With great pleasure, we present you our 2020 catalogue Sancai – Three Colours. It is a celebration of Chinese ceramics that have a recognisable decoration in mainly three colours: green, brown and or amber with uncoloured areas in white. Though these are the main colours in this palette, it may encompass other colours as well. We have chosen this particular subject as it spans a long period of Chinese ceramic history. It was used as early as the Tang dynasty (618 - 907) and continues far in to the 18th century, even used today.View catalog
This is our brand new first edition of our magazine Eight – Living With Chinese Art. With this magazine we aim to show the world how beautiful and accessible Chinese art can be and how well it works as part of an interior. Inspiration was also the key word, when we were deciding what content to include within the pages. There are a monumental amount of things we can get excited about in our world, so making a selection was not easy. Firstly we opted to show our objects in three completely different settings, classic as well as modern, which we think truly reflects the versatility of Chinese works of art.View catalog
When we were considering a topic for this year’s catalogue, we particularly wanted to choose a subject which would cover a wide range of periods and materials. The combination of the exotic and realistic animals in Chinese art, have made the catalogue appealing and interesting at the same time. The often charming and funny portrayals, making the compilation an enjoyable process.View catalog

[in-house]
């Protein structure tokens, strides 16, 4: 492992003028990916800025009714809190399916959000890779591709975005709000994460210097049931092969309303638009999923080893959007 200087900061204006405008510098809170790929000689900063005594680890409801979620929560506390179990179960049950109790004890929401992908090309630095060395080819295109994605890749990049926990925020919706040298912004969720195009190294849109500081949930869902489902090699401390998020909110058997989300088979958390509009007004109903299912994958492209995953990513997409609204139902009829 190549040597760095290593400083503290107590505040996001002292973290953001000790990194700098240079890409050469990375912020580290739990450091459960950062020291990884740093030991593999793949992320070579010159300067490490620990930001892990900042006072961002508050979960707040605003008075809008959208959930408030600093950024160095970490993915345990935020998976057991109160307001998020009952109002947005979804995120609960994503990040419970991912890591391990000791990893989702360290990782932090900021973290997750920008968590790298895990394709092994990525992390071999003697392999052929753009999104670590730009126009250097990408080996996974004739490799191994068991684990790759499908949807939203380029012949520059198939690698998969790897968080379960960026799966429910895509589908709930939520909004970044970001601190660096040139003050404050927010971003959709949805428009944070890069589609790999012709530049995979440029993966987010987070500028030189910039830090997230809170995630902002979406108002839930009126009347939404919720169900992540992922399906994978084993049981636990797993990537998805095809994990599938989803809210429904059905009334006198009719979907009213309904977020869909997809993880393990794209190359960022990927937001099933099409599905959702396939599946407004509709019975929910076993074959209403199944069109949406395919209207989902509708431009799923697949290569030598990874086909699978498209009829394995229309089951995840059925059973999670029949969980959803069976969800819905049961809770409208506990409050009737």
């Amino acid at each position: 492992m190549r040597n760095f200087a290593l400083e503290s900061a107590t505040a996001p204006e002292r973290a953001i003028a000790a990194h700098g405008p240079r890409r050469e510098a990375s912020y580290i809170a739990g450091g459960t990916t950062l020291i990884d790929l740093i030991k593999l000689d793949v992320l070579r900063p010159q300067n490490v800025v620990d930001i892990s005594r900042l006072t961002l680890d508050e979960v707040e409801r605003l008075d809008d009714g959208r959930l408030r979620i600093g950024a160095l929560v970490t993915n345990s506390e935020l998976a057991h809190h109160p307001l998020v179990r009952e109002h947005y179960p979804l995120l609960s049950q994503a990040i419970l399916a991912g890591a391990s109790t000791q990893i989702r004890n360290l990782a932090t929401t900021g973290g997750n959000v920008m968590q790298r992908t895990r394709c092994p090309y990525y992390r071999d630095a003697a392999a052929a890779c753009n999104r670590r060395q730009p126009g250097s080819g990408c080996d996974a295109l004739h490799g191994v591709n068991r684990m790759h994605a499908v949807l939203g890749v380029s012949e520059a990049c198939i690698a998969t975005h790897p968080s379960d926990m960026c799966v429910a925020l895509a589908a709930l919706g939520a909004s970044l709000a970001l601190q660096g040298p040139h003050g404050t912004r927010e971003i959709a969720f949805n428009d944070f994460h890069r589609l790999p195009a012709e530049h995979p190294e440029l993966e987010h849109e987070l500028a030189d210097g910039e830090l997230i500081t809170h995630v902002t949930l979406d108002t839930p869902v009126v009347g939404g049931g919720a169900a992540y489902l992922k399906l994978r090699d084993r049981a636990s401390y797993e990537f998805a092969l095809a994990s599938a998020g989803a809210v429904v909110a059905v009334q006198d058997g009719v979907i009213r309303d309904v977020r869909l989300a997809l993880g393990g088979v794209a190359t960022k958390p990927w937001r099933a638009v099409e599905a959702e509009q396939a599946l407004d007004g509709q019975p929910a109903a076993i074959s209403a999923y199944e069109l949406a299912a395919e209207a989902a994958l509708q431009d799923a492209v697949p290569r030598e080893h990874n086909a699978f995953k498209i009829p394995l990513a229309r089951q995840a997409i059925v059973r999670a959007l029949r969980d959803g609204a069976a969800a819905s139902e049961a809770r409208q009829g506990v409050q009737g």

This year’s catalogue is a celebration of a fabulously rich period in Chinese history, incorporating a broad scope of Chinese materials. The introductory essay, written by Prof. Dr. Anne Gerritsen, delves into the famous Ming period novel, Jin Ping Mei and its leading character Ximen Qing. Her essay ends with the sentence : ‘…the beautiful things the Ming left behind helps us to better understand their rich and diverse world’.View catalog
We are pleased to present to you our third catalogue in this series. This time we have chosen to devote it specifically to enamel on biscuit porcelain from the 16th to the 19th century. Enamel on biscuit - or emaille sur biscuit - is not a well known or documented area of Chinese porcelain. This catalogue will hopefully inspire you and reveal the beauty and unusual character of emaille sur biscuit porcelain wares.View catalog
Early ceramics were gradually becoming more fashionable and commonplace in Europe and the United States. We were struck by the beauty and history of these early objects, and decide to develop the business to include early ceramics. It has now become an integral part of our collection, just as important as the porcelain. With this catalogue we would like to pass our passion for the beauty and charm of early Chinese ceramicsView catalog
Emperor Kangxi is the greatest of the Chinese Emperors, and porcelain from this period has been of great influence to our personal taste. Pieces made during the Kangxi reign are widely considered to be of the best quality and have been highly valued from the day they were made until the present. The objects in the catalogue are our personal choice, showing the porcelain from the Kangxi Period in all their glory.View catalog